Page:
“The challenge,” says Professor Harper, “is to find an historian who is an excellent writer, with an interest in or knowledge of medicine and health services.”
“Currently no book tells the collective story of how our troops were supported and cared for by a dedicated team of doctors, nurses, dentists, medics, ambulance officers, orderlies and sanitation and hygiene workers and, for our horses, the veterinarians.
“This volume will explore the coming of age of New Zealand’s health services and detail such significant figures as Henry Pickerill and Harold Gillies who set about rebuilding faces and burnt casualties and, in doing so, became the fathers of plastic surgery. It will provide an opportunity to tell the story of their efforts to deliver the best of healthcare under the most difficult of circumstances.”
Professor Harper expects the history will be completed by the end of 2018, with the aim of launching the volume around the commemoration of the Signing of the Treaty of Versailles on 28 June, 2019.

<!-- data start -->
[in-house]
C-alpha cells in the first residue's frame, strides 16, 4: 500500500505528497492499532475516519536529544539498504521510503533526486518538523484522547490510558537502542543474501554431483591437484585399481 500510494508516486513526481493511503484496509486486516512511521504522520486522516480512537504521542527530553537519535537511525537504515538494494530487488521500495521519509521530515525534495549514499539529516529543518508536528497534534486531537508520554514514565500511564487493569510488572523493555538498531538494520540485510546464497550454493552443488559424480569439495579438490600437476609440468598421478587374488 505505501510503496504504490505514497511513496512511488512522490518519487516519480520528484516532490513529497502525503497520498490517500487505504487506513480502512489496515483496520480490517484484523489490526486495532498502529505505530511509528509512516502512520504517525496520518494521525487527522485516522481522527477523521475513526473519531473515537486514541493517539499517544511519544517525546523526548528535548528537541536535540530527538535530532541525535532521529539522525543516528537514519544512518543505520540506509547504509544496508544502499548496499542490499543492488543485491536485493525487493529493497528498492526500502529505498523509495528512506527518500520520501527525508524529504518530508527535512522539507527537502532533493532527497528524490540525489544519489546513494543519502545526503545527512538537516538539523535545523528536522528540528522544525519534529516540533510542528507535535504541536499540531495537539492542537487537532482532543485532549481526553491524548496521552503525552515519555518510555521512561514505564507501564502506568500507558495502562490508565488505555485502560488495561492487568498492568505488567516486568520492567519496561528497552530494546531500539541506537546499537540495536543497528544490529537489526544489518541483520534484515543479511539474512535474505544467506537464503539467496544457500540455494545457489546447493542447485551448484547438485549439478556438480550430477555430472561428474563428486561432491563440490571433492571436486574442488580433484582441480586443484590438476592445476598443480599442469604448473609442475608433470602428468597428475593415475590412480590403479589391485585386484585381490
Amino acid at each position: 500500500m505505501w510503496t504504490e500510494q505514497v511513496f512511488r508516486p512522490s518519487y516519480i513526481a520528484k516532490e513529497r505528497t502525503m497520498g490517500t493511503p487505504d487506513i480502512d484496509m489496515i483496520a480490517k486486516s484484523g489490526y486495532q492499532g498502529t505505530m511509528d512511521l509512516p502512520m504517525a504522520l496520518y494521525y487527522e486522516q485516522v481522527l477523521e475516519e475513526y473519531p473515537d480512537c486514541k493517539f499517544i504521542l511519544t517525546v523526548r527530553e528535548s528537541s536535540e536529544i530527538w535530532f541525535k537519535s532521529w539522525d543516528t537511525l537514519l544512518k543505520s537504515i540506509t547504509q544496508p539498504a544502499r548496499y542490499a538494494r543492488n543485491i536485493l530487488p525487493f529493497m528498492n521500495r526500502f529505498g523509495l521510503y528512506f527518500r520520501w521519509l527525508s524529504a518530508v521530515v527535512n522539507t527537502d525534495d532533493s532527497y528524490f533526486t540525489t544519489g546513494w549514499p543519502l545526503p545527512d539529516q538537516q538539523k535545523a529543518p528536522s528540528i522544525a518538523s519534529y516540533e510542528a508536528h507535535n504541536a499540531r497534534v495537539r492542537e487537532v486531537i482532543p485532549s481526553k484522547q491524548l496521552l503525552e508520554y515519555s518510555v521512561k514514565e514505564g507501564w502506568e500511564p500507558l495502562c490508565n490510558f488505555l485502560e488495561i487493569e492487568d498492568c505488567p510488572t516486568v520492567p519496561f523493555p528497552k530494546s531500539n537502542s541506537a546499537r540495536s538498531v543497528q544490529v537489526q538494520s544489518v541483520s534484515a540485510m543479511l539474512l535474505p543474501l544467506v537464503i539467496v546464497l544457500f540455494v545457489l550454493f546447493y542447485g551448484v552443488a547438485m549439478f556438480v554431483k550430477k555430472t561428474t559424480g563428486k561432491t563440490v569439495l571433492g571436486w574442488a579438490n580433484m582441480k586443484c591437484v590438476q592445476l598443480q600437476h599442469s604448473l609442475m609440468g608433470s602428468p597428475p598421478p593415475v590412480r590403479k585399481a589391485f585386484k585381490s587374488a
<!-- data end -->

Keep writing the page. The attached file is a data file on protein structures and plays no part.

The book is funded by grants from the Lottery Board ($140,000), and New Zealand Defence Force, the New Zealand Veterinary Association and the Palmerston North City Council.
For more information contact Professor Harper at firstname.lastname@example.org.
Books published, in progress or planned for the series:
• New Zealand and the First World War* (a general illustrated history) - Damien Fenton
• New Zealand hospital ships* - Gavin McLean
• New Zealand’s WW1 heritage* - Imelda Bargas and Tim Shoebridge
• Johnny Enzed - The soldier’s experience* - Glyn Harper
• The New Zealand Expeditionary Force - John Crawford
• The Western Front - Ian McGibbon
• The Māori experience - Monty Soutar
• New Zealand’s War at Sea - Gavin McLean
• New Zealand and the Air War
• The Home Front
• The War against the Ottoman Turks
• New Zealand Medical Services in the War
• New Zealanders serving in other Forces
(* Published so far)
Created: 09/10/2015 | Last updated: 14/10/2015